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Some of my paintings have been used in the artwork for the new Kemper Norton album Loor, released this Monday on Front & Follow.

Here is a teaser

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02:45: Is it Day 3 now, or still Day 2? I drag myself out of bed, neck some breakfast and black coffee, close the curtains, then mic’ up and record a few takes of the piano for The Scars On Your Face; mix two takes together (more judicious cross-fading); then back into the live room for the vocals – recorded watching the sun rise across the field.

Day 3 sunrise 04:42

Day 3 sunrise 04:42

Then the planes started again, and I just about manage to squeeze in the brief verses and middle-eight vocals in the short gaps between take off.

NOTES AT START OF DAY 3
How are the recording notes looking as we creep loudly into Day 3?

I spend an interminable length of time creating 4 combinations of 6/4 drum patterns for We Didn’t Have Much Time, then painstakingly sequence them to fit the composition. I play along on the guitar to check everything is in its right place. Everything swings…

We Didn’t Have Much TIme (guitar/drums) take 1

14:45: A nasty electrical POPPING sound has me rushing into the live room. I unplug everything without any shocks and my heart is racing. I haven’t dared plug most of it back in yet, but there is no evidence of short-circuiting (melted plugs, burns, etc), so I have no idea which piece of gear it was.

I head off for a nap with the intention of rising later in the evening for another late night session.

16:15: I feel a little rested though I haven’t really slept. Might as well get on with some more work then.

One of the things that kept me from sleeping was the tragic sound of a lowing slide guitar accompanying The Fledgling And The Moth inside my head. That, and the aeroplanes and the caffeine. My first task on waking, then, is to lay down some slide guitar, which I combine with E-Bow to vicious, atonal effect.

E-Bow + Slide = atonal + vicious

E-Bow + Slide = atonal + vicious

That electrical POPPING sound I reported earlier: the only evidence I can find is a 9-volt battery which has blown up. I must say it was bloody loud for such a small thing, must have been each of the individual cells blowing…

POPPING battery

POPPING battery

After dinner, I’m back in the live room with the amp turned up to, er, 1, and I record two full takes of the wild west-style guitar, close mic’ed with another mic’ to capture the room sound.

I pack up, fingers sore, but pleased with myself. I phone my wife, poor another glass of wine and take myself to bed by 21:45.

NOTES AT END OF DAY 3

MISSION STATEMENT
To set up a lo-fi recording studio at a remote location and record over a period of 4 days*.

The intention is to work on a collection of dirges and ditties that have been drifting around my headspace over the past couple of years, working on a battered old digital 8-track and a limited arsenal of instruments.

There is no hi-tech recording console, and no software studio. Instead I have a digital 8-track recorder, which I find lends itself to a non-precious, back-to-basics working style – if a take doesn’t make the grade, I have to go back and re-do it again. And again. There will be no luxury of countless overdubs to 32 tracks in ProTools here!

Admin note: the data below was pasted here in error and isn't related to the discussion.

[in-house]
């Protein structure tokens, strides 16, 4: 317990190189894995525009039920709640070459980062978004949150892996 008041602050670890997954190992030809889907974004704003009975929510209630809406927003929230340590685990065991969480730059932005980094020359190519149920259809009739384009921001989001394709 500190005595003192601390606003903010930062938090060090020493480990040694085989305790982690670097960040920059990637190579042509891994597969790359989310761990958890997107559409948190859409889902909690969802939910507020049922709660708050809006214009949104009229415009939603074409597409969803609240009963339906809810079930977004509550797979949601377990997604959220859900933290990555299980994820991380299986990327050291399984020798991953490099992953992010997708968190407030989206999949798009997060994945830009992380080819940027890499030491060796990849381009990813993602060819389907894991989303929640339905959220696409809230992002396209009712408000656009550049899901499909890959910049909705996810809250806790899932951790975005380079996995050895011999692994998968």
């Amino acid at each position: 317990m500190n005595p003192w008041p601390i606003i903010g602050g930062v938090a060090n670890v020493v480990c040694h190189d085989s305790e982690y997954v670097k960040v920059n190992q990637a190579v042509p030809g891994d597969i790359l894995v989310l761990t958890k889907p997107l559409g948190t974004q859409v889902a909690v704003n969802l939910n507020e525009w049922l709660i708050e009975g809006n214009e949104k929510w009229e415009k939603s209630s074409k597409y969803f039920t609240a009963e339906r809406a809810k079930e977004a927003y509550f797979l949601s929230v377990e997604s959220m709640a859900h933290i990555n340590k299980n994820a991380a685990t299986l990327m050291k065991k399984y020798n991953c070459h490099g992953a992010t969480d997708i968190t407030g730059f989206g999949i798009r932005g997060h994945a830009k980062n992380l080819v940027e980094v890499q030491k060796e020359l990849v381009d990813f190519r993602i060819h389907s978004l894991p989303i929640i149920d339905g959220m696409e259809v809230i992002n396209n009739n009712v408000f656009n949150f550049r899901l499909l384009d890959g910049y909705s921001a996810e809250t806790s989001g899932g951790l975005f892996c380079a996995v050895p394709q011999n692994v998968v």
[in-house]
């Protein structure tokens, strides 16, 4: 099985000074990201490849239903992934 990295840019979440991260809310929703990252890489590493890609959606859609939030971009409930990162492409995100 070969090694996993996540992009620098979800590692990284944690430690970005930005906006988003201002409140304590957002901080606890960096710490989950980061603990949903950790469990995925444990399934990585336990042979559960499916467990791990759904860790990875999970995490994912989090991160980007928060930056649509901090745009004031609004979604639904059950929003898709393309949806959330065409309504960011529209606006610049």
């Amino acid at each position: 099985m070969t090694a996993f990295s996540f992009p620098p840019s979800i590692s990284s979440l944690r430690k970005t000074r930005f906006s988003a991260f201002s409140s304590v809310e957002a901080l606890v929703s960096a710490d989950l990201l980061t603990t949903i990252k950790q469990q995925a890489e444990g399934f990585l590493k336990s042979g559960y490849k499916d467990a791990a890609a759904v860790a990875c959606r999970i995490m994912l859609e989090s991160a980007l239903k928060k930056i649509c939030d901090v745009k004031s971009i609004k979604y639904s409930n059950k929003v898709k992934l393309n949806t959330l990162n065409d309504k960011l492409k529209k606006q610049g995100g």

*please note: this is not some “bourgeois artist-type wants to feel tortured and authentic, and so heads off to the wilderness to live in a log cabin for 3 months with just an acoustic guitar and a wax cylinder to record with” schtick. No, I just want to have a few days to myself to get some ideas on to tape, without the distractions of real life.

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So, you find me in the middle of nowhere, in the shadow of Gatwick airport. The nearest shop is a mile down the road and there is a bus about every 2 hours (if you walk a mile to the bus stop). There is food and drink, and internet (albeit very slow), TV and radio, but I am isolated enough that I shouldn’t have the urge to go to the pub, or the shops. I am also alone: just me and the sounds in my head with a load of equipment of various vintages and states of repair. (oh, and a needy cat)

Here is an overview of the equipment I have at my disposal

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10:30: SLIGHT HITCH

I have forgotten a pretty essential piece of kit – a data transfer cable – which I need in order to transfer audio to the computer. I am an idiot.

14:00: I have returned from a round trip to Hove by car, then train, then another train, then foot, then bike, then train, then bike again. I will eat lunch and get on.  Looks like it’ll be a late night tonight if I am to catch up on lost time.

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Rehearsing the 1st song, I thought I might as well film myself, so here I am bashing away at an acoustic guitar.

The Fledgling and The Moth (acoustic) – take 4

At some point, mid-afternoon, I realised the tempo of the song I am working on is a little too strident. It takes some courage, but I scrap everything I have done so far and start again (I do save the original recordings just in case). Working from the ground up, I create a click track (tempo 82bpm); record a guide track of acoustic guitar and vocal; add some swelling organ; sing an improvised three-part choral chord and sample each part; add two-part backing vocals (2 x mid-range, 1 x low); mix 2 organ takes, with a number of judicious fades, to make a (almost) perfect take.

I have no completed recordings to post at the end of play. I finish work at 03:52 hrs.

NOTES FROM DAY 1
Here are my notes from Day 1 – they will probably make no sense outside of the context of the recording. And even then probably only to me, being that I can’t read or write music and have my own set of codes and signifiers to help me piece things back together.